Chicago Mayor Says ‘No’ to New Taxes

Published August 8, 2011

Chicago Mayor Rahm Emanuel (D) says without significant reforms the city’s 2012 budget will be hundreds of millions of dollars in the red, and he pledges to address the problem without raising taxes.

“We have come to that moment of truth as a city. We now must make the tough choices” to deal with the city’s budget issues in “a structural and fundamental way,” Emanuel said during a July 29 press conference.

“The taxpayers, as we know, feel nickeled and dimed as it relates to taxes” the mayor said, “and I will not ask them to pay more for an inefficient government that is not delivering services on a more cost-effective basis. I have committed to making the tough choices needed to put our fiscal house in order and protect Chicago’s taxpayers. As we move forward in this budget process, my administration is open to ideas from across the city on how to tackle the challenges we face.”

Big Deficits Getting Bigger

City budget officials forecast a $635.7 million budget gap in 2012 and predict a deficit of $741.4 million in 2013 and $790.7 million in 2014 without significant changes in how the city operates. City officials and outside observers put much of the blame on long-term union contracts with locked-in raises, rising health insurance costs for city workers, and increased borrowing resulting in higher debt burdens.

Emanuel inherited the budget problems upon becoming mayor in May. He followed Richard M. Daley, who had decided not to run for reelection. Daley had been mayor since 1989. Before becoming mayor, Emanuel served in Congress and left that office to become President Barack Obama’s first chief of staff, a position he held until resigning late in 2010 to return to Chicago to run for mayor.

Slam Against Middle Management

A draft study commissioned by the Chicago Federation of Labor and recently obtained by the Chicago News Cooperative suggests the city could save money by weeding out middle management.

“Fewer workers are actually doing the work and an excessive number of supervisors and managers are overseeing the work,” the consultants contend in the report. “We don’t need to be firing any more of the people actually doing the work—we need to get rid of the excessive number of people watching them do it.”

Kathleen Strand, a spokeswoman for the city budget office, said payroll for mid- and upper-management personnel has decreased 34 percent since 2002.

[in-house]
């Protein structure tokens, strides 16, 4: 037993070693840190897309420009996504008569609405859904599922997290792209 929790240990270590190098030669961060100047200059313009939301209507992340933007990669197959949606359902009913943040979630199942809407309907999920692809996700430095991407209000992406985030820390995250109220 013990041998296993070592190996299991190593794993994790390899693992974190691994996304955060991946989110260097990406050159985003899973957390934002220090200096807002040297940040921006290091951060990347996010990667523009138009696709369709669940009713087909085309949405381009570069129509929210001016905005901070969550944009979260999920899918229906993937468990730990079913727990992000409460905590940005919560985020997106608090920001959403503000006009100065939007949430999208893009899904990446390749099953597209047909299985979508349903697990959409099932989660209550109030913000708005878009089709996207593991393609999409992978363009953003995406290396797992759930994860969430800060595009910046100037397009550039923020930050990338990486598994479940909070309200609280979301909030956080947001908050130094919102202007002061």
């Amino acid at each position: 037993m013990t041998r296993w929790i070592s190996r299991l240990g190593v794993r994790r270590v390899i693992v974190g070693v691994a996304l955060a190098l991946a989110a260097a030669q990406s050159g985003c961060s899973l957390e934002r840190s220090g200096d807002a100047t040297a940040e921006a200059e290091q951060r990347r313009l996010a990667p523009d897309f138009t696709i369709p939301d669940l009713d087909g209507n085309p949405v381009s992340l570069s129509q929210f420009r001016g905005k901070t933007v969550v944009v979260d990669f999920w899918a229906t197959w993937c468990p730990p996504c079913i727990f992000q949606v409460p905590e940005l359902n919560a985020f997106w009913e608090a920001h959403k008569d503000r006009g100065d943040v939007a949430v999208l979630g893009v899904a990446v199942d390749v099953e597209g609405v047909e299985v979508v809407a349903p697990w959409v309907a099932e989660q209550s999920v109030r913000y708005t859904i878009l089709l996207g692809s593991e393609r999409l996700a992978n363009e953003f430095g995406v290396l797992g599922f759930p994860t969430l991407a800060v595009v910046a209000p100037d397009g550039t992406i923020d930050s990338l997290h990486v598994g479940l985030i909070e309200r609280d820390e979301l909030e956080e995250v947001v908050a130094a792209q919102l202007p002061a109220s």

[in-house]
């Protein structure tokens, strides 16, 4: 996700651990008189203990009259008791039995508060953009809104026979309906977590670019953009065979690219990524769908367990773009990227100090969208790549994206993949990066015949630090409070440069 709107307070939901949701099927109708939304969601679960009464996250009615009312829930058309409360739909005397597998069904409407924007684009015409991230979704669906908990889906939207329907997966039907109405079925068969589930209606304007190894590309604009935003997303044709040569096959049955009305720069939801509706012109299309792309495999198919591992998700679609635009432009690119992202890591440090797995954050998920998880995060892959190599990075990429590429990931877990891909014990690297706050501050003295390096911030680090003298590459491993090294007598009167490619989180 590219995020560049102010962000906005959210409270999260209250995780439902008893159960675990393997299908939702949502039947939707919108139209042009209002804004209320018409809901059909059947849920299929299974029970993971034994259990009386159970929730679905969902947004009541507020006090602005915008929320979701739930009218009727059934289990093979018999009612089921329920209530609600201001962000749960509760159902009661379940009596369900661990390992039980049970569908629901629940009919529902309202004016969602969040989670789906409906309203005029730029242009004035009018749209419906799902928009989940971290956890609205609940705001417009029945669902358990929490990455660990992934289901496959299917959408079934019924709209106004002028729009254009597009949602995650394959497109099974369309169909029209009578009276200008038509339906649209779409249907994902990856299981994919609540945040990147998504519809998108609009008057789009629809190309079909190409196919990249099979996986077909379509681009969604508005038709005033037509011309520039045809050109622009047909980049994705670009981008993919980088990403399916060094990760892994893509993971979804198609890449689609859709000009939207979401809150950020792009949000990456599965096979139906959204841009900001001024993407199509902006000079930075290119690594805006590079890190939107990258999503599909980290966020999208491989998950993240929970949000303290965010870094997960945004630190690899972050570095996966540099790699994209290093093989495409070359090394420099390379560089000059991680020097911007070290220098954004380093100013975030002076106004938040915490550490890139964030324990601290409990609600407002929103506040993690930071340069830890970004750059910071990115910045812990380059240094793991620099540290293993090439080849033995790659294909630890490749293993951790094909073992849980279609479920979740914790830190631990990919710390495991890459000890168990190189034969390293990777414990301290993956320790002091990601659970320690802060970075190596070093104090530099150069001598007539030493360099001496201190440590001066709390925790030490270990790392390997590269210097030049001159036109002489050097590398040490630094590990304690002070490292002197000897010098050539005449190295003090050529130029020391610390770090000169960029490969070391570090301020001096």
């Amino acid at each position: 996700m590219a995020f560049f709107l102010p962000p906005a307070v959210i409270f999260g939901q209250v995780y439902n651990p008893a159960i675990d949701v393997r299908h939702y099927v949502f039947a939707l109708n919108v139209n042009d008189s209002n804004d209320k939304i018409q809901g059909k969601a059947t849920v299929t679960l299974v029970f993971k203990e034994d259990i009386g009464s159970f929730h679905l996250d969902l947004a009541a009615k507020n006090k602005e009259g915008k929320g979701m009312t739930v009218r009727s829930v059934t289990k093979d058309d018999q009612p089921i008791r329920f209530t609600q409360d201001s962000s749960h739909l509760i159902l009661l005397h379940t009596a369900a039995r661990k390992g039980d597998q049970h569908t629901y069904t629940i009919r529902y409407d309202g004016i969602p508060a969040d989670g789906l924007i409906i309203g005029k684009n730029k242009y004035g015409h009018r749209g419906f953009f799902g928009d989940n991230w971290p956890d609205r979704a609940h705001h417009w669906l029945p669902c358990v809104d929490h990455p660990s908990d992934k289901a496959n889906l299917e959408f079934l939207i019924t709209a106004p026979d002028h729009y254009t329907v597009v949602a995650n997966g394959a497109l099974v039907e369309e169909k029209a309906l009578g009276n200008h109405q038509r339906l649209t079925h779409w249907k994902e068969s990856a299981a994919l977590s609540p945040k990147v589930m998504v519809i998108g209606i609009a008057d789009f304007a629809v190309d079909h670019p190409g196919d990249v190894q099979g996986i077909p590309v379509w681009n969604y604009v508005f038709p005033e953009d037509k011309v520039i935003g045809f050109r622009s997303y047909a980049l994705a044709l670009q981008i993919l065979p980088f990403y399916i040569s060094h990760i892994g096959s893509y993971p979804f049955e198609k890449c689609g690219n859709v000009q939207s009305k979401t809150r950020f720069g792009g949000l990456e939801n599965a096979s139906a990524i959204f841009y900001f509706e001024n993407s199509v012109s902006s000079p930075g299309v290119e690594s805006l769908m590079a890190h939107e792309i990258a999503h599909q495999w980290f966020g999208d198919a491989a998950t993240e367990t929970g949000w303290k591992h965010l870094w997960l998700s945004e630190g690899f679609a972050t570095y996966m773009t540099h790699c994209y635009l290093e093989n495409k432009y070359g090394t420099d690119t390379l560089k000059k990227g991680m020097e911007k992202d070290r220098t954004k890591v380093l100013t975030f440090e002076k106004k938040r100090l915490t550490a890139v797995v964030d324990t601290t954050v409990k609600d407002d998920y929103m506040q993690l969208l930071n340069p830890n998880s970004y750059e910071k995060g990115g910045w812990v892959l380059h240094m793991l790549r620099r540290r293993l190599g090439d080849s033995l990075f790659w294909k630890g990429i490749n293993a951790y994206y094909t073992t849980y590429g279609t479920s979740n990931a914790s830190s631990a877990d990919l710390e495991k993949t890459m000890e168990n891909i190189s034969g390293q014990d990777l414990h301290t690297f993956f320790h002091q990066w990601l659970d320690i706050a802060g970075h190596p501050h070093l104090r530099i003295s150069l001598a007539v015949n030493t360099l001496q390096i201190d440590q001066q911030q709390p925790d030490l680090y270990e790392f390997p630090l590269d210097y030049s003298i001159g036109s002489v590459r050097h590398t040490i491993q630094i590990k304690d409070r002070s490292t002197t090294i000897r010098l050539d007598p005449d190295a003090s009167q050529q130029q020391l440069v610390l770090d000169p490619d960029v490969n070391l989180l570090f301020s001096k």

“The Civic Federation sees a need for the mayor and aldermen to work together to improve the long-term fiscal sustainability of our city, including implementing significant reforms to the responsibilities of the City Council, Treasurer, and City Clerk,” said Laurence Msall, president of the Chicago-based Civic Federation, a nonpartisan government research organization.

“Given the scope of Chicago’s fiscal predicament, it is imperative that every elected official be engaged in the difficult and painful process of prioritization and reduction,” said Msall. “With a growing structural deficit, high levels of debt, and staggering unfunded pension liabilities, every option to control costs must be on the table for discussion.”

The Federation recommends, among other things, reducing the size of the City Council to 25 from 50, more in line with the number of council members per capita for other large cities in the United States. 

Calls from City Workers

19th Ward Alderman Matt O’Shea said he has received “lots of calls” since Emanuel became mayor, especially from city workers living in his neighborhoods.

“I’ve personally received calls from constituents saying, ‘Hey, I’m on the chopping block,'” O’Shea told reporters after a recent council meeting. “We need to cut costs, but we need to save jobs. I’m confident we can cut the fat while saving jobs.”

City hall recently sent layoff notices to 625 government workers whose union leaders declined to renegotiate parts of their contract, and Emanuel has said he wants to bring “managed competition” to city government to allow private businesses to bid to provide certain services.

John W. Skorburg ([email protected]) is a visiting lecturer in economics at the University of Illinois at Chicago and associate editor of Budget & Tax News.